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World Journal of Urology

, Volume 35, Issue 12, pp 1899–1905 | Cite as

Marital status and gender affect stage, tumor grade, treatment type and cancer specific mortality in T1–2 N0 M0 renal cell carcinoma

  • Michele MarchioniEmail author
  • Tristan Martel
  • Marco Bandini
  • Raisa S. Pompe
  • Zhe Tian
  • Anil Kapoor
  • Luca Cindolo
  • Riccardo Autorino
  • Alberto Briganti
  • Shahrokh F. Shariat
  • Luigi Schips
  • Pierre I. Karakiewicz
Original Article

Abstract

Purpose

To examine the effect of marital status and gender on stage at diagnosis, tumor grade, treatment type and cancer specific mortality (CSM) in patients with localized renal cell carcinoma (RCC).

Methods

Within Surveillance, Epidemiology, and End Results registry (2001–2013), we identified 57,700 patients with T1–2 N0 M0 RCC. Logistic regression and competing-risks regression models tested the effect of marital status and gender on stage, tumor grade, treatment type and cancer specific mortality (CSM).

Results

Of all patients, 8.8, 10.6 and 14.8% were, respectively, widowed, separated/divorced and never married. The three categories accounted for 3.9, 9.0 and 14.9% of males (35,641) and for 16.7, 13.1 and 14.7% of females (22,059). Widowed (OR 1.13, p = 0.04), separated/divorced (OR 1.16, p = 0.02) and never married status (OR 1.38, p < 0.001) predisposed to higher rate of no surgical treatment. Widowed (HR 1.32, p < 0.001) and separated/divorced (HR 1.32, p < 0.001) status predisposed to higher CSM. Male gender predisposed to higher T-stage (OR 1.12, p < 0.001), higher tumor grade (OR 1.35, p < 0.001), no surgical treatment (OR 1.23, p < 0.001) and higher CSM (1.13, p = 0.01). Interaction tests between gender and marital status failed to reach independent predictor status in all analyses.

Conclusions

Male patients are at higher risk of less favorable baseline characteristics. Additionally, male, widowed and separated/divorced patients exhibit worse cancer control outcomes after treatment for T1–2 N0 M0 RCC. These observations indicate the need of more focused attention to those patients prior to, as well as after treatment for localized RCC.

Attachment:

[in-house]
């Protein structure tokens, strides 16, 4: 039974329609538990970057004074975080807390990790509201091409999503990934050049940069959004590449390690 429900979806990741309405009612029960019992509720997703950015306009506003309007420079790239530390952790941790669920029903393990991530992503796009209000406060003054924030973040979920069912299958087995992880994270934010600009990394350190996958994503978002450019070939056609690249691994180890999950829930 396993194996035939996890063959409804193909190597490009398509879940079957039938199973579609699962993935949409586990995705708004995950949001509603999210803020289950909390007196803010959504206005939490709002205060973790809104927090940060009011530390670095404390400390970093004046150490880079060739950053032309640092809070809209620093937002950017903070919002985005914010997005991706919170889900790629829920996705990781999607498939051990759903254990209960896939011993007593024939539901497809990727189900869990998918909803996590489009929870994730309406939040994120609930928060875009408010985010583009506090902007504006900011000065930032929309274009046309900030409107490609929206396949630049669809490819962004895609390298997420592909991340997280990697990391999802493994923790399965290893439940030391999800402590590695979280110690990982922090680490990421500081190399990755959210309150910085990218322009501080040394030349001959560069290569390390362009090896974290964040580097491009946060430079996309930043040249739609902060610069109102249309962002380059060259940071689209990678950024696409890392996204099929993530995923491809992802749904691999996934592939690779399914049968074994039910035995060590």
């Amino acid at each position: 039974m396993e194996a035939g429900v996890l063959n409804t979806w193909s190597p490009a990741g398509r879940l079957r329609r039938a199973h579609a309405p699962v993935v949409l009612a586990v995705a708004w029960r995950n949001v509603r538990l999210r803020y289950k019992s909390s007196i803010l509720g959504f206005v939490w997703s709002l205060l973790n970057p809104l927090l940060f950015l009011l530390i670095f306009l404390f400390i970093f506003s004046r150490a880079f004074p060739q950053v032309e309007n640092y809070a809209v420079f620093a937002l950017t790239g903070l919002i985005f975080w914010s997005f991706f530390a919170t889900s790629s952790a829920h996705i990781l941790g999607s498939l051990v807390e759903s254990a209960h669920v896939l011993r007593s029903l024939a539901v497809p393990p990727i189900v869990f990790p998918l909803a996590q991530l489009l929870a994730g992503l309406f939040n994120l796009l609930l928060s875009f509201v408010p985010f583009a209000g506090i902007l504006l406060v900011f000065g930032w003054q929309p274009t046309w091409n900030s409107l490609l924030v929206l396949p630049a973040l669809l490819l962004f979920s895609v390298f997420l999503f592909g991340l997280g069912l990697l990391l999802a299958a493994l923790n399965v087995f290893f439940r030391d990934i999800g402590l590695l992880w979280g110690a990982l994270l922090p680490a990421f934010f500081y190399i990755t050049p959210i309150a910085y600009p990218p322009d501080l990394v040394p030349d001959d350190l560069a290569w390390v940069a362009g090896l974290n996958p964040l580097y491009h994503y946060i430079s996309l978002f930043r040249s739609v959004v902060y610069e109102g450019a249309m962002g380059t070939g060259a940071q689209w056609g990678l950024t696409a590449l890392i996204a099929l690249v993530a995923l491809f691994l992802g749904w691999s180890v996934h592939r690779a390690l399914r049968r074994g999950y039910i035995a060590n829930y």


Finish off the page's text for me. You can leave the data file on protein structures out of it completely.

Keywords

Marital status Renal cell carcinoma Oncological outcomes Gender 

Notes

Authors contribution

Protocol/project development: Marchioni, Martel, Bandini and Karakiewicz. Data collection or management: Marchioni, Bandini, Pompe, Tian. Data analysis: Marchioni and Tian. Manuscript writing/editing: all authors. Karakiewicz is acknowledged for supervision.

Compliance with ethical standards

Conflict of interest

The authors declare that they have no conflict of interest.

Research involving human participant and/or animals and informed consent

For this type of study, formal consent is not required.

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Copyright information

© Springer-Verlag GmbH Germany 2017

Authors and Affiliations

  • Michele Marchioni
    • 1
    • 2
    Email author
  • Tristan Martel
    • 1
    • 3
  • Marco Bandini
    • 1
    • 4
  • Raisa S. Pompe
    • 1
    • 5
  • Zhe Tian
    • 1
  • Anil Kapoor
    • 6
  • Luca Cindolo
    • 7
  • Riccardo Autorino
    • 8
  • Alberto Briganti
    • 4
  • Shahrokh F. Shariat
    • 9
  • Luigi Schips
    • 7
  • Pierre I. Karakiewicz
    • 1
    • 3
  1. 1.Cancer Prognostics and Health Outcomes UnitUniversity of Montreal Health CenterMontrealCanada
  2. 2.Department of Urology, SS Annunziata Hospital“G.D’Annunzio” University of ChietiChietiItaly
  3. 3.Department of UrologyUniversity of Montreal Health CentreMontrealCanada
  4. 4.Division of Oncology/Unit of UrologyURI, IRCCS Ospedale San Raffaele, Vita-Salute San Raffaele UniversityMilanItaly
  5. 5.Martini-Clinic Prostate Cancer CenterUniversity Hospital Hamburg-EppendorfHamburgGermany
  6. 6.Division of UrologyMcMaster UniversityHamiltonCanada
  7. 7.Department of UrologyASL Abruzzo 2ChietiItaly
  8. 8.Division of Urology, Department of SurgeryVirginia Commonwealth University Health SystemRichmondUSA
  9. 9.Department of UrologyMedical University of ViennaViennaAustria

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